National Taxpayer Advocate Nina E. Olson and Rep. Mark Meadows, chairman of the House Oversight and Government Reform Subcommittee on Government Operations,will hold a public forum to discuss what taxpayers want and need from the IRS to comply with their tax obligations.
The public forum will be held Monday, April 4, at 5:30 pm at the Henderson County King Street Meeting Room, 100 North King Street, Hendersonville, NC. Members of the public and the media are invited to attend.
Building on initiatives already implemented, the IRS for the past two years has been developing a “Future State” plan that envisions how it will operate in five years and beyond. It is continuing to develop a path for how it gets from its “Current State” to the “Future State,” including refinements to the vision along the way. A central component of the plan is the creation of online taxpayer accounts as a convenient but non-exclusive channel through which taxpayers will be able to obtain information from and interact with the IRS.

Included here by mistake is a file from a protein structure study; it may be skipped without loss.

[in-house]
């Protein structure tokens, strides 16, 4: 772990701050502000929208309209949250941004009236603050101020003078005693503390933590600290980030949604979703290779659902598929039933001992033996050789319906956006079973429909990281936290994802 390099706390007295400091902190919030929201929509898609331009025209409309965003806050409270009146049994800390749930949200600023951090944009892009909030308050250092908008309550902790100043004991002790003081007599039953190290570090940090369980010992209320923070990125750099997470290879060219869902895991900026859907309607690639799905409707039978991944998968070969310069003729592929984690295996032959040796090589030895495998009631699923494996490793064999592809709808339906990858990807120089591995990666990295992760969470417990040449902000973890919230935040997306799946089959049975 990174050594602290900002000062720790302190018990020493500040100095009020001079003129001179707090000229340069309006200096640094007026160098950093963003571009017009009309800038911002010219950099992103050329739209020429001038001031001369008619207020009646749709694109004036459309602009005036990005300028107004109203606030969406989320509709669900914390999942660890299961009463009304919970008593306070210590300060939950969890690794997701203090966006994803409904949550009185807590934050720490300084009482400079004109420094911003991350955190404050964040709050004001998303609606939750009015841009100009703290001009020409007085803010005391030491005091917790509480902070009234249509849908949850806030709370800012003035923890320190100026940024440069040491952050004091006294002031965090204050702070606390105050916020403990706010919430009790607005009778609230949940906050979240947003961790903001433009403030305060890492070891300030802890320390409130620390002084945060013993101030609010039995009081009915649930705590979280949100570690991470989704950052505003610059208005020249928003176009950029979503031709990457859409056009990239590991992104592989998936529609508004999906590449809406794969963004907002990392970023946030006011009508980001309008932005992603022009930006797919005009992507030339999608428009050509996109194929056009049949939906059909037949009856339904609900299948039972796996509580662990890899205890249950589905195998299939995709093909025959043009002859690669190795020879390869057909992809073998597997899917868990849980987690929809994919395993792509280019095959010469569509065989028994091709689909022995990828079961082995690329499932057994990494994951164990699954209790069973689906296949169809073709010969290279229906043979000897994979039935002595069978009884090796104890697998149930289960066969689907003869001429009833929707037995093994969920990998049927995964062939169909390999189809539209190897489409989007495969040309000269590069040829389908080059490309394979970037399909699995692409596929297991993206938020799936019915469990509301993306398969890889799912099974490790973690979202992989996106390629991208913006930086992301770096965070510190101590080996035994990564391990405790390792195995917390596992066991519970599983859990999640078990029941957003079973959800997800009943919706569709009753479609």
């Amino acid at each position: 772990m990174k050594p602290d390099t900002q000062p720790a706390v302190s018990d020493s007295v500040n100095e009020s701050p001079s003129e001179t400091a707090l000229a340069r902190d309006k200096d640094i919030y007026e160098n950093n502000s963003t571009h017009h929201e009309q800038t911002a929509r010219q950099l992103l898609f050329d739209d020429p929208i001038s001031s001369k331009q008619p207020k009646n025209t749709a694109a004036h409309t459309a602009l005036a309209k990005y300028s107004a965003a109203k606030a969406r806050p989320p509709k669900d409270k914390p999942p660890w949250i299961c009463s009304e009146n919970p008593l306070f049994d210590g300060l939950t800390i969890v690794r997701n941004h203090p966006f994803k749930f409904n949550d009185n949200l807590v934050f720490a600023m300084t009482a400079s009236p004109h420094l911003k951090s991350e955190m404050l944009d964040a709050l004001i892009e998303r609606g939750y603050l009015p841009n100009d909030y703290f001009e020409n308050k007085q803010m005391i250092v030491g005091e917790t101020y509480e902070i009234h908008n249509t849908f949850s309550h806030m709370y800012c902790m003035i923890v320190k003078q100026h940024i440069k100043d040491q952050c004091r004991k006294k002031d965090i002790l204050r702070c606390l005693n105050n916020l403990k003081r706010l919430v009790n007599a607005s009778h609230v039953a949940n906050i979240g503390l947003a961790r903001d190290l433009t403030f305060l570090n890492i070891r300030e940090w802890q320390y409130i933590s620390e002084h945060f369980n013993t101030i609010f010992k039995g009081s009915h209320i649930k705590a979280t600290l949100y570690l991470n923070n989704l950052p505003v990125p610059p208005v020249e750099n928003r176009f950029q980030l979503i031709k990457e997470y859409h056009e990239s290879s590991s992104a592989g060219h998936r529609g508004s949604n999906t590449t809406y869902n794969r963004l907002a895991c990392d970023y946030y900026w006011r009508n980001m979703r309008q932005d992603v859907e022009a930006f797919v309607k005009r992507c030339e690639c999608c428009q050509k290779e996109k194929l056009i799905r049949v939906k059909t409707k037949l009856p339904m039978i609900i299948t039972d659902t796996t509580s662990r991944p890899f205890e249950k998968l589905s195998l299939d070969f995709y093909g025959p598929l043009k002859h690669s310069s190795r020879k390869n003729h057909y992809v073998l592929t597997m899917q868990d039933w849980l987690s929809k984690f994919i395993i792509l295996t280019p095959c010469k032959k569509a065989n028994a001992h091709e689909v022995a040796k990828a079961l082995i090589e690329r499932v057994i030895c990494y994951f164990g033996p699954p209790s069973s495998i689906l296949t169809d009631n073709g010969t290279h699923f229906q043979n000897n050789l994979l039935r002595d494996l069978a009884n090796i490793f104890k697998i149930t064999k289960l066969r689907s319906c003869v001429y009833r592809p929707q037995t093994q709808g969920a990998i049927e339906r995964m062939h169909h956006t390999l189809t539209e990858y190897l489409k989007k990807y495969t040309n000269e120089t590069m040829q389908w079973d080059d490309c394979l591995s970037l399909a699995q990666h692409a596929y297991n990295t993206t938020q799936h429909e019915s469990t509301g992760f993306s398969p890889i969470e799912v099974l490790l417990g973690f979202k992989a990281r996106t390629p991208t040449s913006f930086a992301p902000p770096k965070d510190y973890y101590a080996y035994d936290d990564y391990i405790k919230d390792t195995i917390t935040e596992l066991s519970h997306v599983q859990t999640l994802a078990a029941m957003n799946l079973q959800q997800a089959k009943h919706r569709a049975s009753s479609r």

In the National Taxpayer Advocate’s 2015 Annual Report to Congress, Ms. Olson expressed concerns about whether the IRS’s “Future State” plan adequately addresses taxpayer needs. To further public awareness and dialogue, she announced plans to hold a series of public forums around the country. The objective of the public forums is to ensure the “Future State” plan will better reflect the needs and preferences of U.S. taxpayers as they seek to comply with the tax code.
The forum will feature an invited panel of representatives from the small business and local taxpayer communities, including:
Arthur Bartlett (Program Director/ Attorney | LITC Legal Services of Southern Piedmont | Charlotte, NC)
Rollin J. Groseclose (PA, CGMA, Shareholder | Johnson Price Sprinkle PA | Asheville, NC)
Bob Smith (Volunteer Coordinator | AARP Tax Aide – Henderson County | Hendersonville, NC)
Members of the public will also have an opportunity to speak.
Local Taxpayer Advocate Service (TAS) staff will be available to talk with attendees about unresolved tax issues and help determine if their situation qualifies for TAS assistance. TAS generally is unable to assist taxpayers with return preparation questions, but can provide assistance to taxpayers who have already filed their returns with the IRS for the current or past years and are experiencing problems that meet its case-acceptance criteria.